Even within Argentina, Rosario, the nation's third-largest city, is often overshadowed by the capital and by rich, historical Cordoba, about 250 miles to the northwest. Situated in the heart of Argentina's main industrial region, Rosario is just about the country's closest equivalent to a Rust Belt city — chugging along out of the national spotlight, let alone an international one.

"It seems like a tragic fate that this happened to those five classmates," said Martin Boix, 39, a former student at Poli. "New York is an immense city with millions of hearts passing through it, and this happens to five of Rosario's."

For 111 years, the polytechnic institute has been a source of pride for Rosario, producing some of the country's most prominent engineers, architects and politicians — including Miguel Lifschitz, governor of Santa Fe, the province where Rosario is located.

As many as 1,000 students apply to the school each year through an entrance exam, and only 230 are admitted. They are often expected to work up to 10 or 12 hours a day and to stay for a year longer than other high school students in Argentina. The time and effort they put in leave each graduating class feeling like a brotherhood, many students said.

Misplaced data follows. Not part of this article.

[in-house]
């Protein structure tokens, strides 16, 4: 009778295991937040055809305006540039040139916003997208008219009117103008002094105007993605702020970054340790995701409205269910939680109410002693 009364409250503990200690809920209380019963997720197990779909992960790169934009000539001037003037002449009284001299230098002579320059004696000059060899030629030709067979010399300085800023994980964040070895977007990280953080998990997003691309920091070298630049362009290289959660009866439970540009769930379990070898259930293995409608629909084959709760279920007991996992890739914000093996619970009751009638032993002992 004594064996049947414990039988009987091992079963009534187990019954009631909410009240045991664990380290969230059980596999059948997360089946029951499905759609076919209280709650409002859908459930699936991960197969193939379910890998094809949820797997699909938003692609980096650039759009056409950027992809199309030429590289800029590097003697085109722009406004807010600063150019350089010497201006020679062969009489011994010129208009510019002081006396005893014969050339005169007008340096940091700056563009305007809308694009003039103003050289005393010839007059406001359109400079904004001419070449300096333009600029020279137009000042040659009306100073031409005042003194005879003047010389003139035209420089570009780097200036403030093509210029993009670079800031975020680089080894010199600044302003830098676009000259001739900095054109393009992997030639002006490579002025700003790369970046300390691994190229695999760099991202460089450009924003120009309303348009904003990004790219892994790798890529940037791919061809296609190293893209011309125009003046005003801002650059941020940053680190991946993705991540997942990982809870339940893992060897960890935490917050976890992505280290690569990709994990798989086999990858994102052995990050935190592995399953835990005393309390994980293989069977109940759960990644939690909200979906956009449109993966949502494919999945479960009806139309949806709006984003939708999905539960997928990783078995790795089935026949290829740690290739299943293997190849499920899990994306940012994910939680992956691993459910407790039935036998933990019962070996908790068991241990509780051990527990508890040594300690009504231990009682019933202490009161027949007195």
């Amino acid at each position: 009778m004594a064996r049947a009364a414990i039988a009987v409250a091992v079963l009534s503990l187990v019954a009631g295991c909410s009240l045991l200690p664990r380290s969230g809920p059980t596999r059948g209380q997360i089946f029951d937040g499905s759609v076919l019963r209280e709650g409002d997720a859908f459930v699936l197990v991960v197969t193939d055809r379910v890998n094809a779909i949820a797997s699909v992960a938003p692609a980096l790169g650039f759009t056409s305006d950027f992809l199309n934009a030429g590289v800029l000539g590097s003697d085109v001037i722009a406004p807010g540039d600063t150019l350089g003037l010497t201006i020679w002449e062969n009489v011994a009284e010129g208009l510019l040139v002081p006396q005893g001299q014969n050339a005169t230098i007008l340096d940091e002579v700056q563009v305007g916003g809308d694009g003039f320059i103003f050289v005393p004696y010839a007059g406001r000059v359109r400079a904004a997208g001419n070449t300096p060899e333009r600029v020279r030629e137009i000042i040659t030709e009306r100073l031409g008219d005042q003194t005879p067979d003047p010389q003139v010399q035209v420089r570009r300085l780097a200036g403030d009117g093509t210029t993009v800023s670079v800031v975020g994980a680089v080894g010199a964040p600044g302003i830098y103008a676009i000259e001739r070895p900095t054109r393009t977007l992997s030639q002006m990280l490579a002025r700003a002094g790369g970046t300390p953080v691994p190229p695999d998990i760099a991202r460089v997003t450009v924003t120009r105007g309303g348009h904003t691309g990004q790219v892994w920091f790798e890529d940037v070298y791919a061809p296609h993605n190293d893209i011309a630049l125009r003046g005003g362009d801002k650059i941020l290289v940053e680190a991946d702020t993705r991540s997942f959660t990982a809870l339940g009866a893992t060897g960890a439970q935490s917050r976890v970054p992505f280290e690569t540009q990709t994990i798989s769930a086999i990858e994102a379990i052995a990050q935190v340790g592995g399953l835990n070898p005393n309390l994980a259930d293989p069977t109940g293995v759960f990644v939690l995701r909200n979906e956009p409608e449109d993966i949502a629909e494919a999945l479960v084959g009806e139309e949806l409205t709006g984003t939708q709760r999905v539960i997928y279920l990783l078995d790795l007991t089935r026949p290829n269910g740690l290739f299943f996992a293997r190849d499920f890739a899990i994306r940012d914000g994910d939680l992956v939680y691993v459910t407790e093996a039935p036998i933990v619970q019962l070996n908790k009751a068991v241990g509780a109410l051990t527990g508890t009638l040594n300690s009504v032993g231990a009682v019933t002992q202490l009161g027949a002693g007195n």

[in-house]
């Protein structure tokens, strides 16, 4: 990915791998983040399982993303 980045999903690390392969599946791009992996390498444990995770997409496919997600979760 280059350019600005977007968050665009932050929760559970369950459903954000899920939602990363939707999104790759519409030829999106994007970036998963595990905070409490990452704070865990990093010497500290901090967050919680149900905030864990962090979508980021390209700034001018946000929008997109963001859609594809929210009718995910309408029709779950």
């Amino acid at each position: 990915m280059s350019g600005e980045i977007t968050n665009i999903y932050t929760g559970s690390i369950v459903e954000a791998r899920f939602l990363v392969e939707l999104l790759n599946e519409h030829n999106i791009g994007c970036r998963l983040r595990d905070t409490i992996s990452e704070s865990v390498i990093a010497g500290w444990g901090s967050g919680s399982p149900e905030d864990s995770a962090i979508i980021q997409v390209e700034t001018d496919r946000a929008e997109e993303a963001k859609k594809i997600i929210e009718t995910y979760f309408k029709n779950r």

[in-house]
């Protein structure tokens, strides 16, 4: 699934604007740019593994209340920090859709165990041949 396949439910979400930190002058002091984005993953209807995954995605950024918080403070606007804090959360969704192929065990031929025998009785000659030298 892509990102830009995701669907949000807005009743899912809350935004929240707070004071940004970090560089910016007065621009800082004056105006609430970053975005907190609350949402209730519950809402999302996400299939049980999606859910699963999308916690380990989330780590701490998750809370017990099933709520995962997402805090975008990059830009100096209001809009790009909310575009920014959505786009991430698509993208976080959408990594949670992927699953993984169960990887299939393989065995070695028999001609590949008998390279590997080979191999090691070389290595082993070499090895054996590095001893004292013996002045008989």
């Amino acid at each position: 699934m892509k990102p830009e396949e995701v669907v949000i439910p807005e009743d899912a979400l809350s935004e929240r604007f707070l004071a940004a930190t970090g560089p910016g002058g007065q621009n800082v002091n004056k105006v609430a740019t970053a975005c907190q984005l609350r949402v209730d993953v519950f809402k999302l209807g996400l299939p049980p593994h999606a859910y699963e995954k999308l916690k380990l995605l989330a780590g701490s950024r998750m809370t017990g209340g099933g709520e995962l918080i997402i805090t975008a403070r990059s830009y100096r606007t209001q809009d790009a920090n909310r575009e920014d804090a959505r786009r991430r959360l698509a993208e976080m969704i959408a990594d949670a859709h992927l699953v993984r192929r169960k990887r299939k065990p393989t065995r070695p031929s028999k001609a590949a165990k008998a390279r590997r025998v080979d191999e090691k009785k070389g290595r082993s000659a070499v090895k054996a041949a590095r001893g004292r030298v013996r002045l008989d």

At Wednesday night's vigil, Arnando Amillone, who graduated in 1953, lit a candle in front of the school and stood watching it burn for nearly a half-hour. Alumni who had graduated decades after him, even as recently as last year, began setting their candles beside Amillone's.

Because many students leave the institute with lifetime friendships, some of them said the tragedy in New York has made them look inward, at their own relationships and celebrations.

Gonzalo Ibañez, who graduated a year after the five victims, said he and his friends from Poli were planning a trip to celebrate the 30th anniversary of their graduation. Even though the tragedy could have happened to any group of friends from the school, he said, it will not stop them from getting together, nor from celebrating next year.

And when they do, he said, he will bring along his stool.